Fractographic Analysis of Ceramic Materials Tested Using the Diametral Compression Test
J Swab, George D. Quinn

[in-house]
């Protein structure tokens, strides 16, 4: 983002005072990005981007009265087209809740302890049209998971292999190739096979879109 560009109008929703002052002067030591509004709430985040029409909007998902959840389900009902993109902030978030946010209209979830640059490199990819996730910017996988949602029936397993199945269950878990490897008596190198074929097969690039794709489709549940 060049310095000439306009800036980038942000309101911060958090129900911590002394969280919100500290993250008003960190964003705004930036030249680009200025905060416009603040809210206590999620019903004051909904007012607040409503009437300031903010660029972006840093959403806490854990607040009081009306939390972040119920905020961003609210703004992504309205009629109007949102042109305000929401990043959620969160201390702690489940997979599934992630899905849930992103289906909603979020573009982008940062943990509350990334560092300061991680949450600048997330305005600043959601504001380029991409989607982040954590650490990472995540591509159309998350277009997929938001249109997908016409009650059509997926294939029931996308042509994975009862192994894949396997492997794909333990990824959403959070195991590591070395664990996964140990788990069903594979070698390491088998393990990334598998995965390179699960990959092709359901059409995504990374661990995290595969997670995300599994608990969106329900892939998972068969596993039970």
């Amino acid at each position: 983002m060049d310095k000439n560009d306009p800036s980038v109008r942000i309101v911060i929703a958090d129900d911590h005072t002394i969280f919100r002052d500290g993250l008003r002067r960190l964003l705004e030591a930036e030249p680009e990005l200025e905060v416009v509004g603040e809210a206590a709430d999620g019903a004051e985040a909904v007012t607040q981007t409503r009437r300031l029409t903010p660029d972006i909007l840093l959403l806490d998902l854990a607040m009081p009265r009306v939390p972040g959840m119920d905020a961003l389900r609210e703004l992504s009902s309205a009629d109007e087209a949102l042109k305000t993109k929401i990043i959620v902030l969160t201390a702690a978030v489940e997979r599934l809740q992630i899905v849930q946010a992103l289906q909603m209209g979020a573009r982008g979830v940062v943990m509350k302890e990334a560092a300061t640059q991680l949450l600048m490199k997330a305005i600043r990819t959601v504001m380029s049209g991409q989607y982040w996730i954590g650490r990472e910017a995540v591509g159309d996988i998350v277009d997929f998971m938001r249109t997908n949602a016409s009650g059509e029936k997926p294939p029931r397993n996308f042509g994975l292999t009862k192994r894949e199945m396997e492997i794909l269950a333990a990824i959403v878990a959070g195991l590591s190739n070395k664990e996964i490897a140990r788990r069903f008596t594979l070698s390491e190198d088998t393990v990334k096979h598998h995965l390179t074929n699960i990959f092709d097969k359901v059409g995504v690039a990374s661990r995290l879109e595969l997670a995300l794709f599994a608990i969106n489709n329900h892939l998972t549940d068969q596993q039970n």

The diametral compression (or Brazilian disk) test is a useful method for determining the tensile strength of ceramic materials. This test method has been utilized periodically over the past fifty years. The state of stress has been confirmed by theory of elasticity, finite element analysis, and photoelasticity studies. The resultant findings are remarkably consistent and in excellent agreement with the classical analysis by Hertz. In all cases there is a convergence of the stress solutions everywhere in the disk except in the immediate vicinity of the loading points. Strength values determined by the diametral compression test sometimes are comparable to flexure strengths, but in many instances are not. A critical missing link has been fractographic analysis which is usually limited to the examination of macroscopic crack branching patterns. Characterization of the fracture origins is extremely rare. The present study compares the strength-limiting flaw population highlighted by diametral compression and flexure tests for a yttria tetragonal zirconia polycrystal (Y-TZP) material.